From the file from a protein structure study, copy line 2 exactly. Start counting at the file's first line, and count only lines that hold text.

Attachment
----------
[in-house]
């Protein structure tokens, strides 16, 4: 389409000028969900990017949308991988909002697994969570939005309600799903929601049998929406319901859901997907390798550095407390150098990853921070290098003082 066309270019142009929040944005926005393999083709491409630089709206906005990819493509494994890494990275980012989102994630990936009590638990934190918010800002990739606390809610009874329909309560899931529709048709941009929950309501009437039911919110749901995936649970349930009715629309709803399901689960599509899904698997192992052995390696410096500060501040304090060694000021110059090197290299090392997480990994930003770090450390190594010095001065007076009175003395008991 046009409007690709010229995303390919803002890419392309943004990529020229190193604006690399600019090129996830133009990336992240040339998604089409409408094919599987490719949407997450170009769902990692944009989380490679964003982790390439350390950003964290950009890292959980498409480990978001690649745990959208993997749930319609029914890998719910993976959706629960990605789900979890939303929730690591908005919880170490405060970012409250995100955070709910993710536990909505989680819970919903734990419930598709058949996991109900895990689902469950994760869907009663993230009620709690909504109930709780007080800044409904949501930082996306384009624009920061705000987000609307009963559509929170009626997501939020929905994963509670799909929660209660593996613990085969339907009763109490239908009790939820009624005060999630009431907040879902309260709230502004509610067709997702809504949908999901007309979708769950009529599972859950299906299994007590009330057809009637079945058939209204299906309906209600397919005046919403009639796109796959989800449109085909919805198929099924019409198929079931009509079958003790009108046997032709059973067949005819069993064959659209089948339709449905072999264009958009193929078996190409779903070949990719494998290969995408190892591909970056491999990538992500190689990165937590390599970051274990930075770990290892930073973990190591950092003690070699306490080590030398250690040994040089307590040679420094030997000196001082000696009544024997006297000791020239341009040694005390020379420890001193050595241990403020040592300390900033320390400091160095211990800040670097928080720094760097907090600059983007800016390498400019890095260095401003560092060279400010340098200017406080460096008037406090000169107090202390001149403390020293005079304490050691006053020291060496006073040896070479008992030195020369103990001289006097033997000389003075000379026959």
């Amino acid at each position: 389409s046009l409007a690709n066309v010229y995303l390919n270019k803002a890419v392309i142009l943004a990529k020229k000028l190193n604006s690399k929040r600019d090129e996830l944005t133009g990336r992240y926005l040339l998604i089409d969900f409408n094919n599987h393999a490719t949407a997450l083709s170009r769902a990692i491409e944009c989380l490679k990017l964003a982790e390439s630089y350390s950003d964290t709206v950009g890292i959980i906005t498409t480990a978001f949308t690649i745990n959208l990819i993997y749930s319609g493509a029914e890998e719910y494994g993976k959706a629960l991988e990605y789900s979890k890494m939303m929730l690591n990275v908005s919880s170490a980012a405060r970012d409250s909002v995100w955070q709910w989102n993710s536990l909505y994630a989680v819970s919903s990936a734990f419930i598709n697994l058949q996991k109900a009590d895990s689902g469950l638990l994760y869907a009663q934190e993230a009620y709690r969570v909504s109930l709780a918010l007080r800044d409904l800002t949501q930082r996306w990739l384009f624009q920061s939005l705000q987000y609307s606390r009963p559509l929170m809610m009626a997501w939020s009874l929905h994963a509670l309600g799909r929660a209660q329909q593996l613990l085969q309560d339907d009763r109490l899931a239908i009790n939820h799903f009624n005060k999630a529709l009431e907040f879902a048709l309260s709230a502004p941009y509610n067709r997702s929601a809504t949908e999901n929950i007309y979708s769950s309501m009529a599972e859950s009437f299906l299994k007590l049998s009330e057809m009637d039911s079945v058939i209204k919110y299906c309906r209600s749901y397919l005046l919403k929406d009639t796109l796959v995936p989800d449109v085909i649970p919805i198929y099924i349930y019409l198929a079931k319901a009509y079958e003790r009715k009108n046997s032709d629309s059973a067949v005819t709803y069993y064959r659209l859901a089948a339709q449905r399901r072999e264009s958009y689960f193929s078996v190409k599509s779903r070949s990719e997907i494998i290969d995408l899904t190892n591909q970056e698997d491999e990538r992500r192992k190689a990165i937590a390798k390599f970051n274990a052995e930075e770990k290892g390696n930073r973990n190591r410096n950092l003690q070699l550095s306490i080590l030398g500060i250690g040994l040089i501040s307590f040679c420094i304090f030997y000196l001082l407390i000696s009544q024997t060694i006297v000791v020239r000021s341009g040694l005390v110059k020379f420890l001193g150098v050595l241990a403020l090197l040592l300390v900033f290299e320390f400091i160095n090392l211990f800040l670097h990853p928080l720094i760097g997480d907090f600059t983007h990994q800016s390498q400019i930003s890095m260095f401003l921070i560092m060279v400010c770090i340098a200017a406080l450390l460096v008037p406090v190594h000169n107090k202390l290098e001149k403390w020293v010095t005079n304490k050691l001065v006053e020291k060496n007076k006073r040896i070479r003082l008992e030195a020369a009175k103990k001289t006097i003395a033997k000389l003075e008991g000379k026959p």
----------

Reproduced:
């Protein structure tokens, strides 16, 4: 389409000028969900990017949308991988909002697994969570939005309600799903929601049998929406319901859901997907390798550095407390150098990853921070290098003082 066309270019142009929040944005926005393999083709491409630089709206906005990819493509494994890494990275980012989102994630990936009590638990934190918010800002990739606390809610009874329909309560899931529709048709941009929950309501009437039911919110749901995936649970349930009715629309709803399901689960599509899904698997192992052995390696410096500060501040304090060694000021110059090197290299090392997480990994930003770090450390190594010095001065007076009175003395008991 046009409007690709010229995303390919803002890419392309943004990529020229190193604006690399600019090129996830133009990336992240040339998604089409409408094919599987490719949407997450170009769902990692944009989380490679964003982790390439350390950003964290950009890292959980498409480990978001690649745990959208993997749930319609029914890998719910993976959706629960990605789900979890939303929730690591908005919880170490405060970012409250995100955070709910993710536990909505989680819970919903734990419930598709058949996991109900895990689902469950994760869907009663993230009620709690909504109930709780007080800044409904949501930082996306384009624009920061705000987000609307009963559509929170009626997501939020929905994963509670799909929660209660593996613990085969339907009763109490239908009790939820009624005060999630009431907040879902309260709230502004509610067709997702809504949908999901007309979708769950009529599972859950299906299994007590009330057809009637079945058939209204299906309906209600397919005046919403009639796109796959989800449109085909919805198929099924019409198929079931009509079958003790009108046997032709059973067949005819069993064959659209089948339709449905072999264009958009193929078996190409779903070949990719494998290969995408190892591909970056491999990538992500190689990165937590390599970051274990930075770990290892930073973990190591950092003690070699306490080590030398250690040994040089307590040679420094030997000196001082000696009544024997006297000791020239341009040694005390020379420890001193050595241990403020040592300390900033320390400091160095211990800040670097928080720094760097907090600059983007800016390498400019890095260095401003560092060279400010340098200017406080460096008037406090000169107090202390001149403390020293005079304490050691006053020291060496006073040896070479008992030195020369103990001289006097033997000389003075000379026959």